Legal and HR Best Practices
Taking into consideration the unexpected shift to remote work - it is unsurprising that employers have experienced a few hiccups along the way. However, as employers settle into the "new normal", we recommend incorporating the following best practices to optimize WFH arrangements:
- Develop a Comprehensive WFH Policy - Set out the parameters of the new working-arrangement and clearly communicate expectations for employees while they are WFH;
- Be Cognizant of WSIB And Occupational Health And Safety Obligations - Employers must be aware that the concept of "workplace" is defined broadly in applicable workplace legislation. Accordingly, an employee's home office is reasonably considered an extension of the "expanded workplace". As such, employers need to ensure that employees understand the importance of working safely, as well as their obligation to continue operating as if they were in the employer's physical workplace - even while working remotely;
- Maintain an Open Line of Communication - Employers are recommended to maintain or increase touch points with employees working remotely. Employers should conduct periodic check-ins, establish a set meeting time each week to carry-out in-depth huddles and continue conducting regularly scheduled performance reviews. While employers may no longer share the same office space with employees, a presence as their manager should still be felt at all times;
- Utilize All Available Technology - Gone are the days where the only way to communicate with remote staff or clients was to pick up the phone and start dialing. Rather, we are currently operating in the midst of a technological communication golden age. Slack, Zoom and Microsoft Teams, are just a few of the emerging software that make workplace collaboration, screen mirroring and video conferencing simple to introduce and regularly utilize with employees and clients;
- Establish a Cyberbullying Policy - With the recent introduction of the host of new technologies into the "expanded workplace" - employers must make employees aware of the conduct that is expected of them when utilizing these platforms. As such, it is imperative that employers establish a comprehensive Cyberbullying Policy, or incorporate "cyberbullying" into existing Workplace Harassment Policies. Employers must outline unacceptable online behavior and the consequences for those who engage in it;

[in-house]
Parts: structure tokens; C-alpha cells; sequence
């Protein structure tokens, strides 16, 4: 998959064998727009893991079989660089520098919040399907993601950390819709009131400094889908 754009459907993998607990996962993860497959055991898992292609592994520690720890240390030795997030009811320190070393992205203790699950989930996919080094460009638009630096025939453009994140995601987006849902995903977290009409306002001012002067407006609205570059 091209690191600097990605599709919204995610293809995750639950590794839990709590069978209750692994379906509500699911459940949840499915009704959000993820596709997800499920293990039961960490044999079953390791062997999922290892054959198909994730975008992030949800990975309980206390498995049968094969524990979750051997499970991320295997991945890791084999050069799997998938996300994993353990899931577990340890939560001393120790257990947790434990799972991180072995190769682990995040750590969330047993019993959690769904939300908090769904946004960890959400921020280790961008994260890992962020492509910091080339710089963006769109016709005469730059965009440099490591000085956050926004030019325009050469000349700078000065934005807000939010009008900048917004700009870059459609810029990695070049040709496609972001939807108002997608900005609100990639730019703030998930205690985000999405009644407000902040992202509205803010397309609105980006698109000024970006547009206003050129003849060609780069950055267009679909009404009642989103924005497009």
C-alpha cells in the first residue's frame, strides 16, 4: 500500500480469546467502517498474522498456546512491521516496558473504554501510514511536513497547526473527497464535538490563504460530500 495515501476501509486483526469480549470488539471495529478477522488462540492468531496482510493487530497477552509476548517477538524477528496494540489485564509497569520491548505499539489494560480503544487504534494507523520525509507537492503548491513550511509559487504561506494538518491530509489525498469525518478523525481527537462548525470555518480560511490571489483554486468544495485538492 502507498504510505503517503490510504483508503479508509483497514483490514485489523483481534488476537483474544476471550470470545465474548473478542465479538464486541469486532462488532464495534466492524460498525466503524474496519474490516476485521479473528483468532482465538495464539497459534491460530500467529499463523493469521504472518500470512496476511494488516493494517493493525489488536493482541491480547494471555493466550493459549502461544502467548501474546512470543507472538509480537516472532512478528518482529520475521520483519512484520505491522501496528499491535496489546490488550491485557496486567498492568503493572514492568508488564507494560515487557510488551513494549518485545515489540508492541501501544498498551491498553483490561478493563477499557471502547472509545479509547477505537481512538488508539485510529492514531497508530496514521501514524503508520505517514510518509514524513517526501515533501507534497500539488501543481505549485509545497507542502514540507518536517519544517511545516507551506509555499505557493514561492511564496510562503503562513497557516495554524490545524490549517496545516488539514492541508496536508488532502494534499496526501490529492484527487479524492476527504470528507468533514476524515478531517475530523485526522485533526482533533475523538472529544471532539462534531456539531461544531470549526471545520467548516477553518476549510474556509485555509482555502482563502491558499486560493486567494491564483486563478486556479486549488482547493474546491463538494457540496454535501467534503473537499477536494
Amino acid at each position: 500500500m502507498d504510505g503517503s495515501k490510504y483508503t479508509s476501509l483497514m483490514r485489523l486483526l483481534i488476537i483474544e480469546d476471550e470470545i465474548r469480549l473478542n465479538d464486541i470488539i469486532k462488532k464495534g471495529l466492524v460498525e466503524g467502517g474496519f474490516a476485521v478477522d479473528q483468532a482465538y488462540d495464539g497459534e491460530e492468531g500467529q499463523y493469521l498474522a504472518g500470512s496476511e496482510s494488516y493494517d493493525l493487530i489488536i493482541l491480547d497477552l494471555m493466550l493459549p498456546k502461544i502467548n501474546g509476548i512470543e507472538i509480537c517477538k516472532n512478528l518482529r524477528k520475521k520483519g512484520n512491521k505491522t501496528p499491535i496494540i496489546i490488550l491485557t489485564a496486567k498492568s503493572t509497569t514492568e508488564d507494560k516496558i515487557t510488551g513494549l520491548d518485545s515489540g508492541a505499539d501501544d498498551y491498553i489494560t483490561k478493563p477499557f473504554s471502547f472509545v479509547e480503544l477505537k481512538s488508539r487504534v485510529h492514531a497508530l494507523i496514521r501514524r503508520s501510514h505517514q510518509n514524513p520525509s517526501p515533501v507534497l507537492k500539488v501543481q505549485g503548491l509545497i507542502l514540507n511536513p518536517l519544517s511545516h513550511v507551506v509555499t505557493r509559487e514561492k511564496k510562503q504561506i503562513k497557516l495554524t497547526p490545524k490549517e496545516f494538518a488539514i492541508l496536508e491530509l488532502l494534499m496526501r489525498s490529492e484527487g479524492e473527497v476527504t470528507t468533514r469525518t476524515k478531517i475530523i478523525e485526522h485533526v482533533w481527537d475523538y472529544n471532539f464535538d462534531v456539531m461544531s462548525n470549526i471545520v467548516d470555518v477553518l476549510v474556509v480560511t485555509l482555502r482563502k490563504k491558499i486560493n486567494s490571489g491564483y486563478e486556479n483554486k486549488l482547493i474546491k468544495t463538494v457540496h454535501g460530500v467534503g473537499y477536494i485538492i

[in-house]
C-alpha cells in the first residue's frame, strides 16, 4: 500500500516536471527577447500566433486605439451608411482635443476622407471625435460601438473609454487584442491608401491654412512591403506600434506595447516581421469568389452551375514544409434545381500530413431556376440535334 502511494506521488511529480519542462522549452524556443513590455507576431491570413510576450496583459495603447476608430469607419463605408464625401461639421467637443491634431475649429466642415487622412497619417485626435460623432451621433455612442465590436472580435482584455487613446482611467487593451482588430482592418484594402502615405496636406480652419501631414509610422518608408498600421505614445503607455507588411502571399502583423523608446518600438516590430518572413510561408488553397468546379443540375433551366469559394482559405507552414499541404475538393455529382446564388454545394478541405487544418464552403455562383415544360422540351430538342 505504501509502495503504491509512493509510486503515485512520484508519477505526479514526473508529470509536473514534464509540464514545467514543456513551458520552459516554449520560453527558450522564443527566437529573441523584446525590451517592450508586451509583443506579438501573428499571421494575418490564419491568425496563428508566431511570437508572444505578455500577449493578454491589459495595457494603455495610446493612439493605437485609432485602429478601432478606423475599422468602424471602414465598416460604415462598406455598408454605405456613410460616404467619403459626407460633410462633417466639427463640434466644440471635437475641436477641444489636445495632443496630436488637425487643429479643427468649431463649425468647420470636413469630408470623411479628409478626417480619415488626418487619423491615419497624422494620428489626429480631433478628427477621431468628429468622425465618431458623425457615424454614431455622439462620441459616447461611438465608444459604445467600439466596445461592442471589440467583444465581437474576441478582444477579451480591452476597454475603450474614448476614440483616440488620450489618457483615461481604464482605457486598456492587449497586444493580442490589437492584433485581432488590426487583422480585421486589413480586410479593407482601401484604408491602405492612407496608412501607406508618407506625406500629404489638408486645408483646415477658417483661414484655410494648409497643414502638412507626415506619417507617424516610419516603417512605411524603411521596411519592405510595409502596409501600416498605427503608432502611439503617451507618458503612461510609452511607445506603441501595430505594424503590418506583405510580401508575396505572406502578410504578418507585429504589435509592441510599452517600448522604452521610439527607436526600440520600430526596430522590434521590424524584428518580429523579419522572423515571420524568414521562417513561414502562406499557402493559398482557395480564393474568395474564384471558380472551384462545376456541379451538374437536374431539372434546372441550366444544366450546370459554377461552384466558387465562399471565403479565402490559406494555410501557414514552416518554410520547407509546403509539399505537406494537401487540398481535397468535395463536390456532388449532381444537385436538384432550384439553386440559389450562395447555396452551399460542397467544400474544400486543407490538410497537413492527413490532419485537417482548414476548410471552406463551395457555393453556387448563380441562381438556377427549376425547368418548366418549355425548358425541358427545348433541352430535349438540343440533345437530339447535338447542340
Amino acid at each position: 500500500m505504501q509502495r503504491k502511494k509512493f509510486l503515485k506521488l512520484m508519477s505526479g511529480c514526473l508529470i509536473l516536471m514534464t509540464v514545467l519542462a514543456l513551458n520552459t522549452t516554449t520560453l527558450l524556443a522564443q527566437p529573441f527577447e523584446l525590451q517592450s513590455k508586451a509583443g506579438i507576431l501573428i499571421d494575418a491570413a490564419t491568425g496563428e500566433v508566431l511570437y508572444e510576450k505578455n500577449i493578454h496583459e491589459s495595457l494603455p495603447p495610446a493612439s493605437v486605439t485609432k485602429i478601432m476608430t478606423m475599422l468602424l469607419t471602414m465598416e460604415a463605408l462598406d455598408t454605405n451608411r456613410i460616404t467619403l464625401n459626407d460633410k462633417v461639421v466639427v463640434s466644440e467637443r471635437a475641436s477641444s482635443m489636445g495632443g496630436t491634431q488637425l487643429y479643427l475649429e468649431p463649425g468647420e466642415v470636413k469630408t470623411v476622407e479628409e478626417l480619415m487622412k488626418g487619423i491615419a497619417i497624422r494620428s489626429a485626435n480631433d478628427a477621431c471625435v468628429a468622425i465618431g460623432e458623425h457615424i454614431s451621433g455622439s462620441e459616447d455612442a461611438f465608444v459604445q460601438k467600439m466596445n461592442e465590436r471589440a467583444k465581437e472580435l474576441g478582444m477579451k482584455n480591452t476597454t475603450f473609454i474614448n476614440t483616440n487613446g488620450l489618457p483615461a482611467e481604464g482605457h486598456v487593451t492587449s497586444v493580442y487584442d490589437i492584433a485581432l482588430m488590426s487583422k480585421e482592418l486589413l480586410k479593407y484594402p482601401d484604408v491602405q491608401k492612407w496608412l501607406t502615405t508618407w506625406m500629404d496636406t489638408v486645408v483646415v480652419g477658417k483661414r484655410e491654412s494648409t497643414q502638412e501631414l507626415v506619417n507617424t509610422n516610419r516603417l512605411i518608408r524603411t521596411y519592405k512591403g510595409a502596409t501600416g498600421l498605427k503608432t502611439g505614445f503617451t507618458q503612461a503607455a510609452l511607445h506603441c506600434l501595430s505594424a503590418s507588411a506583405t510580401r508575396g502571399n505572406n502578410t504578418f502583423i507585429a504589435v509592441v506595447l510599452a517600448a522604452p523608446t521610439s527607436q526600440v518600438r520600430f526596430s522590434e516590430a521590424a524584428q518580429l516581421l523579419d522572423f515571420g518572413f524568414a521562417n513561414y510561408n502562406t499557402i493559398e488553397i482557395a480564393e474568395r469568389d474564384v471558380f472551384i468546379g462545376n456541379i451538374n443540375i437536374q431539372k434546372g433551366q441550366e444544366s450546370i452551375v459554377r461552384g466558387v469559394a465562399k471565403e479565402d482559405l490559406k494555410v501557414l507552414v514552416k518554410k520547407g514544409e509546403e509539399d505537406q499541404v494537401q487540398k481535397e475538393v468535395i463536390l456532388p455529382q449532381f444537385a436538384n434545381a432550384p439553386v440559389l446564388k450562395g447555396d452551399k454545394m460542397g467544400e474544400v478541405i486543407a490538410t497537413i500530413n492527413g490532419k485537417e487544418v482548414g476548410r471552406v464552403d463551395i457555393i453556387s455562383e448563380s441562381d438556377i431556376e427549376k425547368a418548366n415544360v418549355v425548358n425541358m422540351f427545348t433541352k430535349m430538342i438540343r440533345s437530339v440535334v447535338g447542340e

- Allow Employees to "Sign-Off" and Monitor Overtime - When your office also happens to be your home, it is easy to understand why employees are finding that the lines delineating the two are increasingly blurring. In this regard, employers are encouraged to establish clear boundaries - whether explicit or implied, which allow employees to shut down at the end of the day to avoid burning out. At the same time, to proactively ensure that employees are not working outside of their scheduled hours, employers are recommended to establish and communicate a pre-approval process for any overtime work; and
- Offer Mental Health Support - The Pandemic has undoubtedly affected all individuals in different and unexpected ways. As such, it is recommended that employers play an active role in maintaining the mental health of their employees. Employers should also make employees aware of any available counseling and support services provided by Employee Assistance Programs ("EAP"), which are commonly offered by the employer's benefit provider.
The content of this article is intended to provide a general guide to the subject matter. Specialist advice should be sought about your specific circumstances.